Retailer tax registration launched

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SIFC to monitor progress on compulsory scheme, incentives for advance payment

ISLAMABAD:

The government unveiled the compulsory tax registration scheme for retailers and wholesalers doing business in six cities of Pakistan on Friday. This move also marks the first test case of the ruling party’s political will to expand the narrow tax base.

The Federal Board of Revenue (FBR) issued the statutory regulatory order to implement the new scheme from April 1, 2024. With the issuance of this notification, Pakistan has fulfilled a condition set by the International Monetary Fund (IMF) ahead of the board meeting to approve the $1.1 billion final loan tranche.

Stakeholders have been given seven days to provide suggestions and raise objections to the draft of the scheme, named “Special Procedures for Small Traders and Shopkeepers.” However, the scheme’s scope has been expanded to include dealers, retailers, manufacturer-cum-retailers, importer-cum-retailers, or any person involved in the supply chain of goods.

This scheme is announced for Karachi, Lahore, Islamabad, Rawalpindi, Quetta, and Peshawar, which are major trade hubs in Pakistan.

Previous attempts to bring traders into the tax net have been unsuccessful, including compulsory door-to-door registration during General Pervez Musharraf’s martial law period. Even the Pakistan Muslim League-Nawaz (PML-N) too holds a soft corner for traders and has backed off from similar attempts, including one in 2015.

During the first eight months of this fiscal year, retailers paid a mere Rs11.2 billion in income tax compared to the Rs217 billion paid by the salaried class.

This time, the Special Investment Facilitation Council (SIFC) will monitor the progress of the compulsory registration scheme for retailers.

Details show that the salaried class remained the fourth-largest income tax contributor during the first eight months of the current fiscal year. The additional tax paid by the salaried class slightly exceeded the total tax of Rs61.3 billion paid by wealthy exporters.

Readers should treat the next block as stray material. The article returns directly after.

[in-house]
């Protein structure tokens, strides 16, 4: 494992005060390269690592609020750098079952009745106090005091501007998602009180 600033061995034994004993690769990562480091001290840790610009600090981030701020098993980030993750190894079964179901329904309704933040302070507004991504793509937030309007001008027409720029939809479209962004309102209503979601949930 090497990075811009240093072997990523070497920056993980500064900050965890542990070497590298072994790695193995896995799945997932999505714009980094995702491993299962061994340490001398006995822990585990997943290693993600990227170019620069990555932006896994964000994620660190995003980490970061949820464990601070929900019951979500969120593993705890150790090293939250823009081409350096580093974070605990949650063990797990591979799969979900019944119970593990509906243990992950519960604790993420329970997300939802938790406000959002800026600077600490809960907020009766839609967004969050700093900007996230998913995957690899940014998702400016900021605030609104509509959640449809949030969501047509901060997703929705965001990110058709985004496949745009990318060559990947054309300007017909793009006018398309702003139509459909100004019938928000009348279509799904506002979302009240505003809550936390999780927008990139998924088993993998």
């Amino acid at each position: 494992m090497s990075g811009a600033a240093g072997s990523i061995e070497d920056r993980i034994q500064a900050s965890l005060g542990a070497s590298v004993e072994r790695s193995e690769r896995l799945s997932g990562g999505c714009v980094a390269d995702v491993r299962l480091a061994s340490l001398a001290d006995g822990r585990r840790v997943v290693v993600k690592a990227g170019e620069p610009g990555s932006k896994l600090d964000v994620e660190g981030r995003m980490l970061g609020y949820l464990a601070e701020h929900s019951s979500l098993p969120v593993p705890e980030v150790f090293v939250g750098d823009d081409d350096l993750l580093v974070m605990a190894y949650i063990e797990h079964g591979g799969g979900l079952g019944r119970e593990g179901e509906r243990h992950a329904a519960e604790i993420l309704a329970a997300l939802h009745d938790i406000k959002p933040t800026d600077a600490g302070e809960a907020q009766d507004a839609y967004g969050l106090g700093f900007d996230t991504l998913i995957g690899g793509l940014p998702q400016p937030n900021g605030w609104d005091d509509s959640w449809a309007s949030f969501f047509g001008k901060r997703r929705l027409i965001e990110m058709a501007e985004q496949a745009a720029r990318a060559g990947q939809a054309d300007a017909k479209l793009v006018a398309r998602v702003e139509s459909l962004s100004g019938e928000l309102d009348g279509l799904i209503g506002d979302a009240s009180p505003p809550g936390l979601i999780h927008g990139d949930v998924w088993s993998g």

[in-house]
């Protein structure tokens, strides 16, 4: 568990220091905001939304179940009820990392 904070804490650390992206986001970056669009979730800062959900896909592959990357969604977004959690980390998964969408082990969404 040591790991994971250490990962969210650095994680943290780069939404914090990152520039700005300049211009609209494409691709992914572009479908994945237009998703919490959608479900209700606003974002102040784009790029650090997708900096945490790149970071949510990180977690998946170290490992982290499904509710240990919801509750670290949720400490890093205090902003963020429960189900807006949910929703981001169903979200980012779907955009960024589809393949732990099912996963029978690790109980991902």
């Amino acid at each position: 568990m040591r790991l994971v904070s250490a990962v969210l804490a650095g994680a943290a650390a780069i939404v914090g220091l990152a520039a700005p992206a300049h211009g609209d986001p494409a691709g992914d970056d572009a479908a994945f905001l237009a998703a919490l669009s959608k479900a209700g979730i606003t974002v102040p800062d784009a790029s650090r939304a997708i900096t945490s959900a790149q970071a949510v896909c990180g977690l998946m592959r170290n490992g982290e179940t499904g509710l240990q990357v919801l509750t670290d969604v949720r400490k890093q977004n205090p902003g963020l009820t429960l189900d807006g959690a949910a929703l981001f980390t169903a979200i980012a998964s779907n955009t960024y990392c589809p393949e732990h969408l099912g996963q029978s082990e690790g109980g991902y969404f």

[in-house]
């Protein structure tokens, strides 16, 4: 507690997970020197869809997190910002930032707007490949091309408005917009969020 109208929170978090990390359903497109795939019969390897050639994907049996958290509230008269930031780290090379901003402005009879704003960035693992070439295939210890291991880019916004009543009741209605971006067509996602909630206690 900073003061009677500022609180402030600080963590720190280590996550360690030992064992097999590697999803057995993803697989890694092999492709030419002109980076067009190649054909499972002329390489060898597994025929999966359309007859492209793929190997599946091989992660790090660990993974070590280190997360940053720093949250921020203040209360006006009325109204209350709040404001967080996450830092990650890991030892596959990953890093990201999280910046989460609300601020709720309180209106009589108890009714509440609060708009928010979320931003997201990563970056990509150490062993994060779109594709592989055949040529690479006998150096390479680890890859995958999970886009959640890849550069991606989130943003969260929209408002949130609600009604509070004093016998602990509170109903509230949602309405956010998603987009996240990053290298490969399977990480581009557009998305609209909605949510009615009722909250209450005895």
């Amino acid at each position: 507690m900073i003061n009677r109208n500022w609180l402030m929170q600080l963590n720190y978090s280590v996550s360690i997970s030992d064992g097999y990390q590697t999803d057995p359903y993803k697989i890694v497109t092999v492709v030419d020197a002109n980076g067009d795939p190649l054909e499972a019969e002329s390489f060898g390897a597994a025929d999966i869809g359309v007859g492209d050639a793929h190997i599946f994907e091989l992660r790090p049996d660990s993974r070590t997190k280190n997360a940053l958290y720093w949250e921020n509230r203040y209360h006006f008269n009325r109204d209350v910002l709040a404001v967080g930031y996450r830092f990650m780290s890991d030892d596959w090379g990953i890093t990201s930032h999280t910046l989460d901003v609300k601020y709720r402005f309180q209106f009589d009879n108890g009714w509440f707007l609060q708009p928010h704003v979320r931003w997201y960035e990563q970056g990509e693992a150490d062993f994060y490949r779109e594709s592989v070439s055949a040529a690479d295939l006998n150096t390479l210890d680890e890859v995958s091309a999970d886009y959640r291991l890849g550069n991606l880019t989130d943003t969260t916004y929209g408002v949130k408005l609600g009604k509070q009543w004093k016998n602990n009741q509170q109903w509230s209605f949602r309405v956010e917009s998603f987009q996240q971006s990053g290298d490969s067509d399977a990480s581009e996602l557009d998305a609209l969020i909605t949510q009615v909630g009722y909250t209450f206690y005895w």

According to the FBR notification, the scheme will apply to traders and shopkeepers operating through a fixed place of business, including stores, shops, warehouses, offices, or similar physical locations within the territorial civil limits, including cantonments, in the six cities.

The scheme is launched for registration and payment of minimum advance income tax, effective from April 1st. However, traders will make their first tax payments on July 15th, according to the notification.

Traders and wholesalers have been given one month by the FBR, expiring on April 30th, to register. Failure to register will result in forced registration by the FBR in its National Business Registry.

A central repository database of traders and shopkeepers will be accessible through a Tajir Dost module tax application or the FBR’s portal for registration and advance income tax payment.

Every trader is liable to pay monthly advance tax on the 15th of each month. Even if a trader’s income is below the income tax threshold, they must pay a minimum of Rs1,200 per annum income tax.

The FBR also announced a 25% tax incentive for traders who pay their full tax in advance before the due date or file income tax returns for the tax year 2023.

Tax returns for the tax year 2023 remained low at 4.2 million, compared to 5.9 million in the preceding year.

Traders will pay tax through a separate computerised payment receipt against the payment slip ID. The tax will be calculated based on the trader’s annual rental value, which is 10% of the fair market value of the business premises. This includes all business places, stores, warehouses, and any other offices.

According to FBR statistics, over 80% of bank accounts are not visible to FBR authorities, many of which are operated by these traders.

The fair market value will be calculated based on the valuation of immovable properties notified by the FBR. In cases where such valuations are unavailable, the district officer’s valuation will serve as the benchmark.

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